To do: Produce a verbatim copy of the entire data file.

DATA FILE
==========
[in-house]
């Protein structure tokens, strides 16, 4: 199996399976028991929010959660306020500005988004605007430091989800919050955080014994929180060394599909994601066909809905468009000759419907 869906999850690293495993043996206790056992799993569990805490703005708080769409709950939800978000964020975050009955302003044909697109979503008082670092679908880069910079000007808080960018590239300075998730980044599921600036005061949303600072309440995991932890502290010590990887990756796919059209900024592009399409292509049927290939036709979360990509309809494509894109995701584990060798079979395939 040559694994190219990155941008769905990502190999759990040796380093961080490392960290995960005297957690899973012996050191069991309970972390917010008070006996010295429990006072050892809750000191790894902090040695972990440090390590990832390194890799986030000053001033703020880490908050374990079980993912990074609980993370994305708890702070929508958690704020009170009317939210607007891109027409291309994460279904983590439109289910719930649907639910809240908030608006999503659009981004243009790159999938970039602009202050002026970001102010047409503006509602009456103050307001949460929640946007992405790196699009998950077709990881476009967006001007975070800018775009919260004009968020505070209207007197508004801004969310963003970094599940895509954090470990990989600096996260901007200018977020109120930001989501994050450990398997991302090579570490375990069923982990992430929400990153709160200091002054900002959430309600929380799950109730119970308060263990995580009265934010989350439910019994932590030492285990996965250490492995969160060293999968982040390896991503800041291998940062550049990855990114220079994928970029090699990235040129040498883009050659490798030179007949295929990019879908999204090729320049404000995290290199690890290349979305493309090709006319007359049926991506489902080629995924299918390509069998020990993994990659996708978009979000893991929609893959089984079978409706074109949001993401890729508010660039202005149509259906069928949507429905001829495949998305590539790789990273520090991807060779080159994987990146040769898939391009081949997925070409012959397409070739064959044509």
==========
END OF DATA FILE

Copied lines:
[in-house]
């Protein structure tokens, strides 16, 4: 199996399976028991929010959660306020500005988004605007430091989800919050955080014994929180060394599909994601066909809905468009000759419907 869906999850690293495993043996206790056992799993569990805490703005708080769409709950939800978000964020975050009955302003044909697109979503008082670092679908880069910079000007808080960018590239300075998730980044599921600036005061949303600072309440995991932890502290010590990887990756796919059209900024592009399409292509049927290939036709979360990509309809494509894109995701584990060798079979395939 040559694994190219990155941008769905990502190999759990040796380093961080490392960290995960005297957690899973012996050191069991309970972390917010008070006996010295429990006072050892809750000191790894902090040695972990440090390590990832390194890799986030000053001033703020880490908050374990079980993912990074609980993370994305708890702070929508958690704020009170009317939210607007891109027409291309994460279904983590439109289910719930649907639910809240908030608006999503659009981004243009790159999938970039602009202050002026970001102010047409503006509602009456103050307001949460929640946007992405790196699009998950077709990881476009967006001007975070800018775009919260004009968020505070209207007197508004801004969310963003970094599940895509954090470990990989600096996260901007200018977020109120930001989501994050450990398997991302090579570490375990069923982990992430929400990153709160200091002054900002959430309600929380799950109730119970308060263990995580009265934010989350439910019994932590030492285990996965250490492995969160060293999968982040390896991503800041291998940062550049990855990114220079994928970029090699990235040129040498883009050659490798030179007949295929990019879908999204090729320049404000995290290199690890290349979305493309090709006319007359049926991506489902080629995924299918390509069998020990993994990659996708978009979000893991929609893959089984079978409706074109949001993401890729508010660039202005149509259906069928949507429905001829495949998305590539790789990273520090991807060779080159994987990146040769898939391009081949997925070409012959397409070739064959044509």